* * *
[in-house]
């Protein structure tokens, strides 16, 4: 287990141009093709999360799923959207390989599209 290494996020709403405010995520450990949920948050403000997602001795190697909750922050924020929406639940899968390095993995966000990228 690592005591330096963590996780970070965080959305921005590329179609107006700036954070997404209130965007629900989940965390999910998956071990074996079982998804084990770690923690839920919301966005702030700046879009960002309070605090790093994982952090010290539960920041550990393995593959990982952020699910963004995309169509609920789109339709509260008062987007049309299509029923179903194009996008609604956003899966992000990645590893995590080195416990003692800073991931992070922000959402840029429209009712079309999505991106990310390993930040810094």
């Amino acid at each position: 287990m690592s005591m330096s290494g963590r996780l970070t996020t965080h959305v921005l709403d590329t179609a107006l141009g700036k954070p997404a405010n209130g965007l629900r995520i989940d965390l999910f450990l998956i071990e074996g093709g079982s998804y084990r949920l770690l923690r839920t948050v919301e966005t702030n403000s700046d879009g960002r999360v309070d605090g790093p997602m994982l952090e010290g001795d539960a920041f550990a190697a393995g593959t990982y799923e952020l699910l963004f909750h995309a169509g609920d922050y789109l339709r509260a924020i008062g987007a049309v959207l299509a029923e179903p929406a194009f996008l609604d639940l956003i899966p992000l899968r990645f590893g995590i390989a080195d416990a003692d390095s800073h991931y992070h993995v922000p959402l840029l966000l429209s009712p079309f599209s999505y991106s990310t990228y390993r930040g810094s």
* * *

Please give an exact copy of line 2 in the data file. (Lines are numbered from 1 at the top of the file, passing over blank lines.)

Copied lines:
């Protein structure tokens, strides 16, 4: 287990141009093709999360799923959207390989599209 290494996020709403405010995520450990949920948050403000997602001795190697909750922050924020929406639940899968390095993995966000990228 690592005591330096963590996780970070965080959305921005590329179609107006700036954070997404209130965007629900989940965390999910998956071990074996079982998804084990770690923690839920919301966005702030700046879009960002309070605090790093994982952090010290539960920041550990393995593959990982952020699910963004995309169509609920789109339709509260008062987007049309299509029923179903194009996008609604956003899966992000990645590893995590080195416990003692800073991931992070922000959402840029429209009712079309999505991106990310390993930040810094």